CPT+10: A Bright Future for Open Education
A decade after the Cape Town Open Education Declaration the movement is thriving. But there’s still important work to do.
By Mark Surman and Philipp Schmidt
Ten years ago this month, in the courtyard of the Shuttleworth Foundation offices outside Cape Town, it felt like the open education movement was about to take a huge leap.
We’d gathered a wonderful but motley cast of characters. The founder of Wikipedia. The inventor of the first open content license. Brave funders who’d gotten in early on supporting open education. And the key early innovators in open textbooks and peer to peer learning. This is where the two of us first really got to know each other.
What was the goal for the Cape Town meeting? To tell the world that we had huge opportunity ahead if we could just build on the open education experiments that were starting to bear fruit. With that in mind the group collectively wrote and signed the Cape Town Open Education Declaration — a call to action for open content, open pedagogy and open credentials as a path to unlocking learning for all. Releasing the Declaration felt like a big achievement at the time, but the real work was still ahead.
We’ve spent the past 10 years collaborating — and forging a friendship — as we tried to bring the ideas In the Cape Town Declaration to life.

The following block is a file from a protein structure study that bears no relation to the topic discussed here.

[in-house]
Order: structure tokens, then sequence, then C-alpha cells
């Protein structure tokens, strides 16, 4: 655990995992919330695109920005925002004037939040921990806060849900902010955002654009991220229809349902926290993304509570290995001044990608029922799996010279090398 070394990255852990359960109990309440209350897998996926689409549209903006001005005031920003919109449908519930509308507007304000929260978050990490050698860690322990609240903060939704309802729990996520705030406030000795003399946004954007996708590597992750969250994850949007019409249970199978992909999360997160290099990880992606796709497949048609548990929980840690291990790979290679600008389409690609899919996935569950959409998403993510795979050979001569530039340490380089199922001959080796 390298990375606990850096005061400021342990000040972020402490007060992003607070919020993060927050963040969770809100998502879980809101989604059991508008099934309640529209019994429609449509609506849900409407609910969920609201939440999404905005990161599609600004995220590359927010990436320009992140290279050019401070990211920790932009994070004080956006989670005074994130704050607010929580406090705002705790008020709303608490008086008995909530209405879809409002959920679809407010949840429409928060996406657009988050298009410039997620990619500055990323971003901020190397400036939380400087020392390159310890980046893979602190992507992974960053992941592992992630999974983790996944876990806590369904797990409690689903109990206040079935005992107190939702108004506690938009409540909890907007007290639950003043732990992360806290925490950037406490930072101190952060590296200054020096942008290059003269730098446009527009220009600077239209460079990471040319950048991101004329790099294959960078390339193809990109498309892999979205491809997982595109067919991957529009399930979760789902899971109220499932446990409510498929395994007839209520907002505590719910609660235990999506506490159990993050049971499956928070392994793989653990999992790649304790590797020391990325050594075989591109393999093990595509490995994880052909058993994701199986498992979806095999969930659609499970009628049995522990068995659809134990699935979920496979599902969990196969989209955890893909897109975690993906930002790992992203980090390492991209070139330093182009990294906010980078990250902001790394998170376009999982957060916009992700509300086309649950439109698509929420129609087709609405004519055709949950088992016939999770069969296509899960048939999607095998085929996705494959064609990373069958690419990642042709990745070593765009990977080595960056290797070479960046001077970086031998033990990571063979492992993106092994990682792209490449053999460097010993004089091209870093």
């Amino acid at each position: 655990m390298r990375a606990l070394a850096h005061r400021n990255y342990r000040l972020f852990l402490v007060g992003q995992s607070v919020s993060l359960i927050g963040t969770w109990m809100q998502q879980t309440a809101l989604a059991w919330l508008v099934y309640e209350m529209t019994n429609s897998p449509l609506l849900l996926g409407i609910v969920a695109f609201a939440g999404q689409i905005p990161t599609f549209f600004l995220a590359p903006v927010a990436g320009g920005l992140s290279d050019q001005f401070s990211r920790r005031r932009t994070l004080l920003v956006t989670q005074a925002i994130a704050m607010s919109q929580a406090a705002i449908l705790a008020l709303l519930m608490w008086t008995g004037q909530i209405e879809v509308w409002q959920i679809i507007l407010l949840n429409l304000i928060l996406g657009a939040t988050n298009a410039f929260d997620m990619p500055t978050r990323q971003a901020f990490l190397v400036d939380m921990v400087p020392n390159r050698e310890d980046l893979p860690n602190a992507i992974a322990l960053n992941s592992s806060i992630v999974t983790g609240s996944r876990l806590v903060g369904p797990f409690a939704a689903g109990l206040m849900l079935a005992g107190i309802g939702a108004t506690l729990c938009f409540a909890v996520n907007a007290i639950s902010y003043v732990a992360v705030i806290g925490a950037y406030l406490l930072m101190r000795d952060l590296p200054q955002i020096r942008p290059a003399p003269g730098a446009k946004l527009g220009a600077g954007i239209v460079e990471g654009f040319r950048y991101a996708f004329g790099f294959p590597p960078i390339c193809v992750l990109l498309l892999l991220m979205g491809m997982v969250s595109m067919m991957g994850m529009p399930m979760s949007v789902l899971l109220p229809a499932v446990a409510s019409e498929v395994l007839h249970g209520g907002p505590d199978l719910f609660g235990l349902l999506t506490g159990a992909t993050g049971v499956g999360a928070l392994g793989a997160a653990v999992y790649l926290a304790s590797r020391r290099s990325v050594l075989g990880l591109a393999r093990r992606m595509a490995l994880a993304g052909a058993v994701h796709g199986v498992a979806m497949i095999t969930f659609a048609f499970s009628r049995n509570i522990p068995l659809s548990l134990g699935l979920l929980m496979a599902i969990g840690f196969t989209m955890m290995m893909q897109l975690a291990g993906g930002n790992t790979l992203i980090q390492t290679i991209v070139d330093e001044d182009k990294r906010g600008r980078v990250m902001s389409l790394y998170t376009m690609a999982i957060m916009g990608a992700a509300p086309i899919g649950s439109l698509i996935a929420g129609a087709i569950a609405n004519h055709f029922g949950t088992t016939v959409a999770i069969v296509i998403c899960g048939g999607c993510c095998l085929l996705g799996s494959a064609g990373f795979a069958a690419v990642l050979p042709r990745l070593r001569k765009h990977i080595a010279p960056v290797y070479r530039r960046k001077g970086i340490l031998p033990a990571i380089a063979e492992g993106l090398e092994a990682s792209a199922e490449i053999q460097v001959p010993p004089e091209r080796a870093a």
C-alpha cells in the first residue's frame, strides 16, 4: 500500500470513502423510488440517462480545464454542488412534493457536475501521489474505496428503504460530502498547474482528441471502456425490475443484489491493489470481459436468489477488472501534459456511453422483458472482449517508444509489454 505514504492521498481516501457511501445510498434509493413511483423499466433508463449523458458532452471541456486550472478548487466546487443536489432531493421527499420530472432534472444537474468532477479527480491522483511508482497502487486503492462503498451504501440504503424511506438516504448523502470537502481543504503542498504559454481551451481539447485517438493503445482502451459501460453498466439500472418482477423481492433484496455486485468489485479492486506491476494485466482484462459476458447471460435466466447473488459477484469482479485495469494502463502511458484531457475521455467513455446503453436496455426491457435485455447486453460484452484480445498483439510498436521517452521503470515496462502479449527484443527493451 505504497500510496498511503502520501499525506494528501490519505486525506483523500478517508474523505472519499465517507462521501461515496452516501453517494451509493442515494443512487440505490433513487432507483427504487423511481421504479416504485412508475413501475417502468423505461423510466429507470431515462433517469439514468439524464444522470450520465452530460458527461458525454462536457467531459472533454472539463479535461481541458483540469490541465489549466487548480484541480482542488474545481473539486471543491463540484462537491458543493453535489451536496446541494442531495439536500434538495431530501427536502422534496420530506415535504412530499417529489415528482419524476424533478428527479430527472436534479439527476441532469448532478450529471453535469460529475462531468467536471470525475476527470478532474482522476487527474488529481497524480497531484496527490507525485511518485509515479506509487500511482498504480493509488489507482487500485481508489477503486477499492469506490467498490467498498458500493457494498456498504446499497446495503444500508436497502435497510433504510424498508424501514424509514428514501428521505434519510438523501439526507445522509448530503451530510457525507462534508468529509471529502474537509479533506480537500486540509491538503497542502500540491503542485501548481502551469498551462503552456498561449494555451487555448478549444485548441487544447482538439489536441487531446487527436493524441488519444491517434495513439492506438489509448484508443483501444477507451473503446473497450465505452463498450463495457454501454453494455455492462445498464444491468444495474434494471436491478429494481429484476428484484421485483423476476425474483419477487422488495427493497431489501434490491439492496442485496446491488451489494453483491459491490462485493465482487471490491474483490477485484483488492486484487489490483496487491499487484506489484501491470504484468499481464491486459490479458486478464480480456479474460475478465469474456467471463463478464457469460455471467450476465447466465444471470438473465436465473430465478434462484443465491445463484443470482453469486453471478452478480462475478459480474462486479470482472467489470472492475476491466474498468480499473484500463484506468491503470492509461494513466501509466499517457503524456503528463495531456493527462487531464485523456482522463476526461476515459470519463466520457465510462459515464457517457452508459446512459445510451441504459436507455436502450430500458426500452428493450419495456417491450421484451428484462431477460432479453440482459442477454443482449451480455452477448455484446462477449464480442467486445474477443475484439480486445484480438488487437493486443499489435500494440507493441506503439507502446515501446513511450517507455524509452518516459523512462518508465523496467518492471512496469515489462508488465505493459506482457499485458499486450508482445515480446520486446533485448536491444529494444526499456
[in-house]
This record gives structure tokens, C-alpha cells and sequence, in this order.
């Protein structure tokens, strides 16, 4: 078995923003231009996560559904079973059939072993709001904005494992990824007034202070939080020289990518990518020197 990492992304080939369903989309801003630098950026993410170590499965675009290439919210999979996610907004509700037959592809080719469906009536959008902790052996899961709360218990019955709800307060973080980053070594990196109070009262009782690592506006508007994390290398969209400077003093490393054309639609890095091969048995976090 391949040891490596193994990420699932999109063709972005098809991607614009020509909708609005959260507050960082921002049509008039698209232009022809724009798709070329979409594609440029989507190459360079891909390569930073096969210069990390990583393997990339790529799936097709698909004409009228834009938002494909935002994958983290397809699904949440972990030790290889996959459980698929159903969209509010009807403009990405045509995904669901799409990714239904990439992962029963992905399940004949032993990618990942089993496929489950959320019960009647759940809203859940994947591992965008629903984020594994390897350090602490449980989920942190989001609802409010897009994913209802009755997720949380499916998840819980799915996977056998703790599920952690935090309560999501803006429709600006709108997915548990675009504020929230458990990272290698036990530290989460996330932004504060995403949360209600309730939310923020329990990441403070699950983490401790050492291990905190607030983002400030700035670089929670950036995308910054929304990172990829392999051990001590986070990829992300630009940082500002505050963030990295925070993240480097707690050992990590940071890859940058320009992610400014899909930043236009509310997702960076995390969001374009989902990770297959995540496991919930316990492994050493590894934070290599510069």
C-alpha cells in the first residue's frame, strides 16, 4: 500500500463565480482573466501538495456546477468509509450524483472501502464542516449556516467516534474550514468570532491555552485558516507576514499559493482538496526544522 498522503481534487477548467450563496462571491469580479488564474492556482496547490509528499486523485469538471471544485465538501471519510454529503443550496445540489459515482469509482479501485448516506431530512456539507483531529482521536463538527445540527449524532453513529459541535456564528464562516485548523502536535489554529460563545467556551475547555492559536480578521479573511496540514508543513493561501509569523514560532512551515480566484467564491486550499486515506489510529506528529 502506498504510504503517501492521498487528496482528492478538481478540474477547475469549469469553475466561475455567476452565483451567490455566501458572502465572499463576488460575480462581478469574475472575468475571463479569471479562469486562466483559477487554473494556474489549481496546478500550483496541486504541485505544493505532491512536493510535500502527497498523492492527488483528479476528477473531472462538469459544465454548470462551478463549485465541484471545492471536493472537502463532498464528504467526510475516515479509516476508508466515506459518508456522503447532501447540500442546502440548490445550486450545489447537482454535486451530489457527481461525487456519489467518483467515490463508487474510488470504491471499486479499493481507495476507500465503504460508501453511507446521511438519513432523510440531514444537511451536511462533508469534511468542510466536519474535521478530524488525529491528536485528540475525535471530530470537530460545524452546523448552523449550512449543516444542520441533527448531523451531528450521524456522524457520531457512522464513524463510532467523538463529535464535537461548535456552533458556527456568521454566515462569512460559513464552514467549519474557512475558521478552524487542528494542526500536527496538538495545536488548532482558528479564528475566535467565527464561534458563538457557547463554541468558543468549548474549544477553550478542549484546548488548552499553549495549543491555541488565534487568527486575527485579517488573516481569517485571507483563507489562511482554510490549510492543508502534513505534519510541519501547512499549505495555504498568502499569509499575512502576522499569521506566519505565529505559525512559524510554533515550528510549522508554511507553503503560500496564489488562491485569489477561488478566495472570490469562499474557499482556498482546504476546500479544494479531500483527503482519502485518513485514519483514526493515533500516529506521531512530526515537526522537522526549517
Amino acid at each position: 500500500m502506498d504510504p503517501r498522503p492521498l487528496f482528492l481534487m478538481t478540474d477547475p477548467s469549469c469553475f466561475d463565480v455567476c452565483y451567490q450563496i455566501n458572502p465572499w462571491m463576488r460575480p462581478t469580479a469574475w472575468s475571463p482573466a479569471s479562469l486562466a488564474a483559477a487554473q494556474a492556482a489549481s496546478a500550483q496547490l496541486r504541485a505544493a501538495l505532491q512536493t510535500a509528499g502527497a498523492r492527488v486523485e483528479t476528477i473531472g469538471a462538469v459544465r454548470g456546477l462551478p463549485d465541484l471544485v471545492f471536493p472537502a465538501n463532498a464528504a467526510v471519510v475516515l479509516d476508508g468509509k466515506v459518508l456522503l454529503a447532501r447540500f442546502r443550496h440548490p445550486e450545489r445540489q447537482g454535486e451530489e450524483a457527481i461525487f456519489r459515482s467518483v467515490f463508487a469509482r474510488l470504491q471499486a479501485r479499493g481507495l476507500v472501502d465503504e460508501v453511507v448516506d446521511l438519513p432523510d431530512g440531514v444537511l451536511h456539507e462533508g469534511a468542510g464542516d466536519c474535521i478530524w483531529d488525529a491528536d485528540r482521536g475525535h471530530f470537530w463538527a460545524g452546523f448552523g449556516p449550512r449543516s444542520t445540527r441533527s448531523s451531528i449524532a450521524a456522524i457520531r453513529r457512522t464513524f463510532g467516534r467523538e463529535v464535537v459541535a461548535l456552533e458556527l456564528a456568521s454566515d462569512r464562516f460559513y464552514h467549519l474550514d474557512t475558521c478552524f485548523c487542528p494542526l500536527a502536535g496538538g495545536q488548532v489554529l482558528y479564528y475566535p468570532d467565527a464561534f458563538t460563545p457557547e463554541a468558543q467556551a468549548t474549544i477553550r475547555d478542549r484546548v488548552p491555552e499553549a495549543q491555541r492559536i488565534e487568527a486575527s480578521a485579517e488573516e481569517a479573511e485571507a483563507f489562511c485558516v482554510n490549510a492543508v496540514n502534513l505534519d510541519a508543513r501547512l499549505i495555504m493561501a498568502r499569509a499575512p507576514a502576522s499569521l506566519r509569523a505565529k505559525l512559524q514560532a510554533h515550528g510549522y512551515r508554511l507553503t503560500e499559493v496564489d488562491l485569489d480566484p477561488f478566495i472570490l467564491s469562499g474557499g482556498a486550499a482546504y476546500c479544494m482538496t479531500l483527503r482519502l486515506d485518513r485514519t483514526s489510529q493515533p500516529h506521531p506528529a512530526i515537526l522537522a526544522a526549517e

We worked together on the early ideas for Peer 2 Peer University (P2PU) — which Philipp continued to build into a successful non-profit organization (with Mark on the board). We tried for a year or two to start a School of Webcraft for budding web developers — which eventually led to Mozilla’s huge investment in web literacy and projects like Thimble. We co-facilitated an initial workshop and co-authored (with Erin Knight) the white paper that led to the creation of Open Badges, a project that we have both been working in different ways since then.
All these projects — and many more by thousands of others in the open education movement — have shown that the ideals we laid out in Cape Town can work. There is a lot to be proud of. But we have not made anything near to the progress that we’d dreamed of. Not even close.
Text books are still one of the most monopolized and impenetrable parts of the publishing world, second only to scientific journal publishing. Informal learning as an alternative to expensive formal education is only starting to gain ground and mostly in technical domains. And, despite all of the experiments in badges and other micro-credentials, the idea of open accreditation is still something that seems far away on the horizon.
The promise of open education is still real — but we have a long way to go and much work to do to fully unlock it.
Knowing we have work ahead, we were excited to join CPT+10, an effort to look back at the work of the last ten years, and point forward, by mapping out ten “action points” that the movement considers important for the next decade of our work. Composed of original Cape Town Declaration authors plus many new open education activists, the group released the CPT+10 list at UNESCO’s Open Educational Resources Conference earlier this week.
One of the reasons for articulating ten related but independent points is to allow different organizations and people to rally around specific points. The original values of the Cape Town Open Education Declaration still stand. CPT+10 offers inspiration for how we can build on them. As two people who care deeply about open education and are committed to continuing our work in this area, we’ve picked three issues that we are excited to focus on.